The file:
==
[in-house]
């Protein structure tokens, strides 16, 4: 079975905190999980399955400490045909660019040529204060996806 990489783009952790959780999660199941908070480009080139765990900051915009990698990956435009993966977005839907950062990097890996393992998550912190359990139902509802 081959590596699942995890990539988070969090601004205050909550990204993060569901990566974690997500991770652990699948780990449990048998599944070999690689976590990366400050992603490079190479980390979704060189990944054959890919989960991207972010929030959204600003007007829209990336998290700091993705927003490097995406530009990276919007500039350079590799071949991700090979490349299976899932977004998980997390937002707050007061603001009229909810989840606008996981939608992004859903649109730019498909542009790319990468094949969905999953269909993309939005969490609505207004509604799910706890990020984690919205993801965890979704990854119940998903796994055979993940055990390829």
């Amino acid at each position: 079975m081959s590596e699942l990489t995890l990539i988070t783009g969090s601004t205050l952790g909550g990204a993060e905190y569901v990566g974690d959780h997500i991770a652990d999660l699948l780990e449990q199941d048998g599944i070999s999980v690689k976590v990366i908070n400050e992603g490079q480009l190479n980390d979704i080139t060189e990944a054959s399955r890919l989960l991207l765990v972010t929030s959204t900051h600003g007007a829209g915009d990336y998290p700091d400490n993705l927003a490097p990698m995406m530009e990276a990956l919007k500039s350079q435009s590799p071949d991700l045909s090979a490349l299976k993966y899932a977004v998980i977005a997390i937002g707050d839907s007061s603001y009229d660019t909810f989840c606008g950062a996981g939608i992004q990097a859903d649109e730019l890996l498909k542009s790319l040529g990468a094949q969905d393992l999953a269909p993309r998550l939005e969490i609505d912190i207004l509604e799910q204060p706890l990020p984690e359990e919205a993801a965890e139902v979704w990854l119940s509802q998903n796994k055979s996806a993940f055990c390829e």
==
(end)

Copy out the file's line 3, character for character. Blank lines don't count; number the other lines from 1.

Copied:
């Amino acid at each position: 079975m081959s590596e699942l990489t995890l990539i988070t783009g969090s601004t205050l952790g909550g990204a993060e905190y569901v990566g974690d959780h997500i991770a652990d999660l699948l780990e449990q199941d048998g599944i070999s999980v690689k976590v990366i908070n400050e992603g490079q480009l190479n980390d979704i080139t060189e990944a054959s399955r890919l989960l991207l765990v972010t929030s959204t900051h600003g007007a829209g915009d990336y998290p700091d400490n993705l927003a490097p990698m995406m530009e990276a990956l919007k500039s350079q435009s590799p071949d991700l045909s090979a490349l299976k993966y899932a977004v998980i977005a997390i937002g707050d839907s007061s603001y009229d660019t909810f989840c606008g950062a996981g939608i992004q990097a859903d649109e730019l890996l498909k542009s790319l040529g990468a094949q969905d393992l999953a269909p993309r998550l939005e969490i609505d912190i207004l509604e799910q204060p706890l990020p984690e359990e919205a993801a965890e139902v979704w990854l119940s509802q998903n796994k055979s996806a993940f055990c390829e």